FreeNAS Corral will be treated as an experimental branch and repositioned from “RELEASE” to “TECHNOLOGY PREVIEW” status, available for download and experimentation, but not for use in production environments. This means it is unlikely you will be able to migrate configuration settings from Corral to the next FreeNAS version, however, your data will always be importable.
This new direction allows us to focus our efforts on our next release which will merge the legendary stability of FreeNAS 9 with the whiz-bang features of FreeNAS Corral, while also swapping the GUI with the new Typescript framework. This provides the best of both worlds (stability + features) and has the added benefit of being a far faster path to a rock solid and stable FreeNAS release. In fact, many of the original team behind FreeNAS had already begun the process of taking the 9 series and merging it with some of the new features introduced in FreeNAS Corral, for the next stable and soon-to-be-released FreeNAS 11 (yes, ours will go to 11)
The FreeNAS 11.0 release is currently slated for May/June. Here is a look at the current roadmap (subject to change as we move further along, of course):
- New Angular-based web UI: You can test-drive the early work now in our nightlies. It will also be included in the upcoming 11.0 release as an experimental demo, with feature completion scheduled for later this year.
- Expand and improve support for jails and jail-based plugins: For maximum compatibility with lighter system requirements.
- VM Support: We have added a new “VM” menu which allows you to host your own Virtual Machines on FreeNAS, landing in 11.0.
- Docker support: As a Virtual Machine-driven service, slated for 11.1
- Improve support for DevOps-class alerting, PagerDuty, AWS Alerts, OpsGenie, and Slack (coming in 11.0).
- Local and distributed S3 bucket support: Initial work landing in 11.0.
- FreeBSD 11-stable base: Landing in 11.0.
Most of these items are already under active development, and we at iX look forward to sharing more details as they become available. As usual, we ask our beta-testing community to test drive these features in the nightlies and provide feedback and bug reports on the official tracker: https://bugs.freenas.org/projects/freenas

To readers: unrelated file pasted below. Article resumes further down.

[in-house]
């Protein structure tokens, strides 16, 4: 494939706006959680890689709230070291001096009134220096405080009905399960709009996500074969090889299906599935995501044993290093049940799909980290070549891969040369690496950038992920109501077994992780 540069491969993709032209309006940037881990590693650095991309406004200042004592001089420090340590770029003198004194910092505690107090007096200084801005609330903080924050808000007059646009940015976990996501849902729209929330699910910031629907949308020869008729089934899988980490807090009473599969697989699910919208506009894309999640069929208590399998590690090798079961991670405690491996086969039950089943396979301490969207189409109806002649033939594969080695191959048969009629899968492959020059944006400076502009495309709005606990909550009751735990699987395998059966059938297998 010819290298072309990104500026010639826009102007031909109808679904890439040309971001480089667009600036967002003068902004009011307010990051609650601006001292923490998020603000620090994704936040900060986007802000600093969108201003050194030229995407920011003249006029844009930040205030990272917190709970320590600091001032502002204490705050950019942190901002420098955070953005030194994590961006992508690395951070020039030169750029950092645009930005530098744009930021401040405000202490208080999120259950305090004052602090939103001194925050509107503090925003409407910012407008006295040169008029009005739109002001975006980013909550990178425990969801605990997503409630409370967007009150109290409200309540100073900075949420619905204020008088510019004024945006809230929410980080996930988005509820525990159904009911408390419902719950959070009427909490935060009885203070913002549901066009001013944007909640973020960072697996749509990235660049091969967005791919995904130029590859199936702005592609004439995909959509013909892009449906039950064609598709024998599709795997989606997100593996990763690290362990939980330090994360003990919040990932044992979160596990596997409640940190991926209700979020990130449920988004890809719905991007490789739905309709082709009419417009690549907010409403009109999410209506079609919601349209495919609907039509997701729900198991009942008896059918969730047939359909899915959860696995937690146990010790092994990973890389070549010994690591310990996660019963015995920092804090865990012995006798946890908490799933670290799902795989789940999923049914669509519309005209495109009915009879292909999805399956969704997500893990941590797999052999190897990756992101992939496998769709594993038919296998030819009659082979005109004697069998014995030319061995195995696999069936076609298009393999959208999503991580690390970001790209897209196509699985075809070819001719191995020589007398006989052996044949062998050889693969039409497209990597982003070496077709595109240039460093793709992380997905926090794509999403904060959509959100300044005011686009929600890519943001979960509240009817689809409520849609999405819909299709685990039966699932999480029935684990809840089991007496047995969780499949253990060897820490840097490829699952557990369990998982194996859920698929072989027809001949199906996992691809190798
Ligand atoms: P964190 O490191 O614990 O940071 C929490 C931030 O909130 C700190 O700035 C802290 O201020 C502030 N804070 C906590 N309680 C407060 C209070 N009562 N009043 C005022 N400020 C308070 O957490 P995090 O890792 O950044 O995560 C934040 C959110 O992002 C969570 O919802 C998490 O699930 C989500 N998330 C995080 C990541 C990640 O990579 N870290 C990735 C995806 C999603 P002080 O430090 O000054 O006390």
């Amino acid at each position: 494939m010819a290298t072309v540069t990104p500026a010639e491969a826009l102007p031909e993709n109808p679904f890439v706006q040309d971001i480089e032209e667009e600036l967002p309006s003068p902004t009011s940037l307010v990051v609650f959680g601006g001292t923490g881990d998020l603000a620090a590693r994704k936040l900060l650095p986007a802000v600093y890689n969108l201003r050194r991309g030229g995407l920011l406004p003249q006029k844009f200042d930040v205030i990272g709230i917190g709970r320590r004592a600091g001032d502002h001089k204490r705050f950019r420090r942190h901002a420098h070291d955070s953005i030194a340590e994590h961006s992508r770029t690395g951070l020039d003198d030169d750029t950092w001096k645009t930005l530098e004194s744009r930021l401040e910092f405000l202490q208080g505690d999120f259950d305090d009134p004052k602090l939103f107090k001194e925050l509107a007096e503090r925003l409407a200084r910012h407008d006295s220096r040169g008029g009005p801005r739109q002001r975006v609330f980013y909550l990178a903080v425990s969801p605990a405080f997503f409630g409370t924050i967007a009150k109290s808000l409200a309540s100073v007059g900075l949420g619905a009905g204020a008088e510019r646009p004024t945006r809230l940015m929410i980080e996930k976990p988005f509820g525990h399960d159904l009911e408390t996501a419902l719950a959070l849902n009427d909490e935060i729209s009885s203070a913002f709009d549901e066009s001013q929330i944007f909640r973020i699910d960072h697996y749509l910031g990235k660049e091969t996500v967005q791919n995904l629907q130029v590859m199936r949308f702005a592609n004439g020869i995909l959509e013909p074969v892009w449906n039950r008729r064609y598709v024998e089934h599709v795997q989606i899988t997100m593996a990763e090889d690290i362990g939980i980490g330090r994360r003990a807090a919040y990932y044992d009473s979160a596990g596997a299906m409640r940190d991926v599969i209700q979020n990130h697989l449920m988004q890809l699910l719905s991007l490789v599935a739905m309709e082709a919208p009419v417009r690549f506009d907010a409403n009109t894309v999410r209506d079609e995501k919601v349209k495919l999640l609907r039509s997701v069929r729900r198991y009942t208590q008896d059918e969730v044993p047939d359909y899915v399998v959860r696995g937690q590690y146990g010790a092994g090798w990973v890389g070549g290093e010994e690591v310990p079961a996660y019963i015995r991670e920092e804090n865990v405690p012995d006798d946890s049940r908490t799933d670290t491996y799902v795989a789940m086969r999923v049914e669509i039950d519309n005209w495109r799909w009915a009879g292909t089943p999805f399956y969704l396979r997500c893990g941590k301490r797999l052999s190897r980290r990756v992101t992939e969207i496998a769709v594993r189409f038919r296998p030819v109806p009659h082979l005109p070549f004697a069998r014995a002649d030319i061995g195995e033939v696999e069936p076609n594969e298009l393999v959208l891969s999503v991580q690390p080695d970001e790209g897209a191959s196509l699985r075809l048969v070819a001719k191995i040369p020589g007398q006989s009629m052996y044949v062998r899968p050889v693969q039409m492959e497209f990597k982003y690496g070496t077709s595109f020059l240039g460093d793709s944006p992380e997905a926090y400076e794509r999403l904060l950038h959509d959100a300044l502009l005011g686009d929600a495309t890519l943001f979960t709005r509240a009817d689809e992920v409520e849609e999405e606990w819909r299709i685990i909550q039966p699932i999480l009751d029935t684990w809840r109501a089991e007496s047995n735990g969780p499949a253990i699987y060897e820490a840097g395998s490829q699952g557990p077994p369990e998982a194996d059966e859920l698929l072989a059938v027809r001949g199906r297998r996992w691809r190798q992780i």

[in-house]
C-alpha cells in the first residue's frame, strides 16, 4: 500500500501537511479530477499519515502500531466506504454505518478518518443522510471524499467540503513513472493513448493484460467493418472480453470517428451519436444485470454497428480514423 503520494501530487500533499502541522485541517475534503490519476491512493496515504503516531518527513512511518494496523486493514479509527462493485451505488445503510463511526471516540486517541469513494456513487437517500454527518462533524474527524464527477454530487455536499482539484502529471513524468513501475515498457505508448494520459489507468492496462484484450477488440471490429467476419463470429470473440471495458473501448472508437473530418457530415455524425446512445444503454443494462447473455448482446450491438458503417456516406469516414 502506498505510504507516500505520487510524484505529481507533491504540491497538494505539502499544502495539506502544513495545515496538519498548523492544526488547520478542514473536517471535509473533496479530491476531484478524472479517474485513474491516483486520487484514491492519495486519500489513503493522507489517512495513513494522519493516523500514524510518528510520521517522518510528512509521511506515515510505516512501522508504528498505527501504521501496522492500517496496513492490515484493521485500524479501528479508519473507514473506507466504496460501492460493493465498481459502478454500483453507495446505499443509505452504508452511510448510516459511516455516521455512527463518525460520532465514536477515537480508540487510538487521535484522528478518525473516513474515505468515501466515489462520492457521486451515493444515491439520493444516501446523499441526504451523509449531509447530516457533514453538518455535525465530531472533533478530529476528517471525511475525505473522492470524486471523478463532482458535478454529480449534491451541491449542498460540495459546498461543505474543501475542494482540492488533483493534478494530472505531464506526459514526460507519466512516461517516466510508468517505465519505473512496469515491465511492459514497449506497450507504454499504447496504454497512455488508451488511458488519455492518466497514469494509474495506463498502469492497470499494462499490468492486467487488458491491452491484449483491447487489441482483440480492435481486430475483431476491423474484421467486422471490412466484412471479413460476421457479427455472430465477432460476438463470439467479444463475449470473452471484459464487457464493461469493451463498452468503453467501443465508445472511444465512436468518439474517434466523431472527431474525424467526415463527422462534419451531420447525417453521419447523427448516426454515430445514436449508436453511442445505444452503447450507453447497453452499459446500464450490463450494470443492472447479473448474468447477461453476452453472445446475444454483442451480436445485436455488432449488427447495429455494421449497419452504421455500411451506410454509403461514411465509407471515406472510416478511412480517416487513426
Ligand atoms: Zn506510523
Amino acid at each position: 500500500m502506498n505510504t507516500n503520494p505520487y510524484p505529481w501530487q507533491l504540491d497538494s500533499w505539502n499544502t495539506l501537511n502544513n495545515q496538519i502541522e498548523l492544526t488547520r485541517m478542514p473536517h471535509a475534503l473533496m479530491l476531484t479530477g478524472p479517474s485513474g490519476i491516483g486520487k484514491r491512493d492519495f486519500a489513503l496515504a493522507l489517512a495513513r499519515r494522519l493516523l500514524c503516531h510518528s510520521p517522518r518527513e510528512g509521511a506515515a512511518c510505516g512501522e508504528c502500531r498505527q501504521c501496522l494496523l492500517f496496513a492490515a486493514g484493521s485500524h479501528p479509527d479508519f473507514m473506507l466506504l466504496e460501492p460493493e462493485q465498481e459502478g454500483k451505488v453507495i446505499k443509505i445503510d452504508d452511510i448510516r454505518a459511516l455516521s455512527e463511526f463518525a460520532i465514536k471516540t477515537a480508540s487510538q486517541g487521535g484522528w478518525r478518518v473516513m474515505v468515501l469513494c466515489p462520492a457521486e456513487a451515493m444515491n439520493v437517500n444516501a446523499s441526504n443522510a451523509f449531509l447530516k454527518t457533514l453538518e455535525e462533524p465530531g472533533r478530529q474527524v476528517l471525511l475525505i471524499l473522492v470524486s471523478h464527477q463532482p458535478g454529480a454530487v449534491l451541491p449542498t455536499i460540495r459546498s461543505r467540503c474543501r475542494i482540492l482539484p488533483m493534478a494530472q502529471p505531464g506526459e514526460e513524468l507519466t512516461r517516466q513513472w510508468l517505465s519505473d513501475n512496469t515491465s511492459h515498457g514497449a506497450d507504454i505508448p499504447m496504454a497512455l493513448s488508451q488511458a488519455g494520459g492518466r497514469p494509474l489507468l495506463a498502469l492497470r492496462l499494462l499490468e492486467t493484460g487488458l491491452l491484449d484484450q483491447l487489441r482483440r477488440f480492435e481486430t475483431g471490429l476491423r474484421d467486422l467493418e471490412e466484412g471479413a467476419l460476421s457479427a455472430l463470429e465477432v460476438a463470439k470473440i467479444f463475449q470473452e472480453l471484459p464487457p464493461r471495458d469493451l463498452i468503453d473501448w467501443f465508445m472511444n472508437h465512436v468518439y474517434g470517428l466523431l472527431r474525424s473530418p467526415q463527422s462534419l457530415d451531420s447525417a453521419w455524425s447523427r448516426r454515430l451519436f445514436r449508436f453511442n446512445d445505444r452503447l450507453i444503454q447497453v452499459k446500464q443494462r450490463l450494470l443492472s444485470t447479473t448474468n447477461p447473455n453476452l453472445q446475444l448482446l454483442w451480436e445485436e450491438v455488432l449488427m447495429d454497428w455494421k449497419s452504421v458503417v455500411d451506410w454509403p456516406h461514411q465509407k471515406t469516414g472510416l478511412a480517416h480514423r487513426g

We understand that some of you may be disappointed by this reversion, and we wholeheartedly sympathize. This decision was incredibly difficult for us as we knew that we would have some unhappy users on our hands, on top of all the work we’d done collectively that would now be shelved. Much time was spent by the community wrangling with FreeNAS Corral issues, testing the multiple BETAs, reporting bugs, etc, and unfortunately that’s not time we can give back to you. However, we do offer our sincere thanks and assure you that this decision was made with the community and users in mind, aiming to bring software of the highest quality that you can trust without a second thought. The short term user and community pain we’re all feeling is ultimately worth the knowledge that we won’t be jeopardizing your data. We’d rather have you be mildly frustrated with us now than furious with us later 🙂
Thank you for your continued support, contributions, and usage of FreeNAS. We appreciate all the users and fans who make this product better on a daily basis.
On behalf of your loyal FreeNAS Engineering Team,
Director of Engineering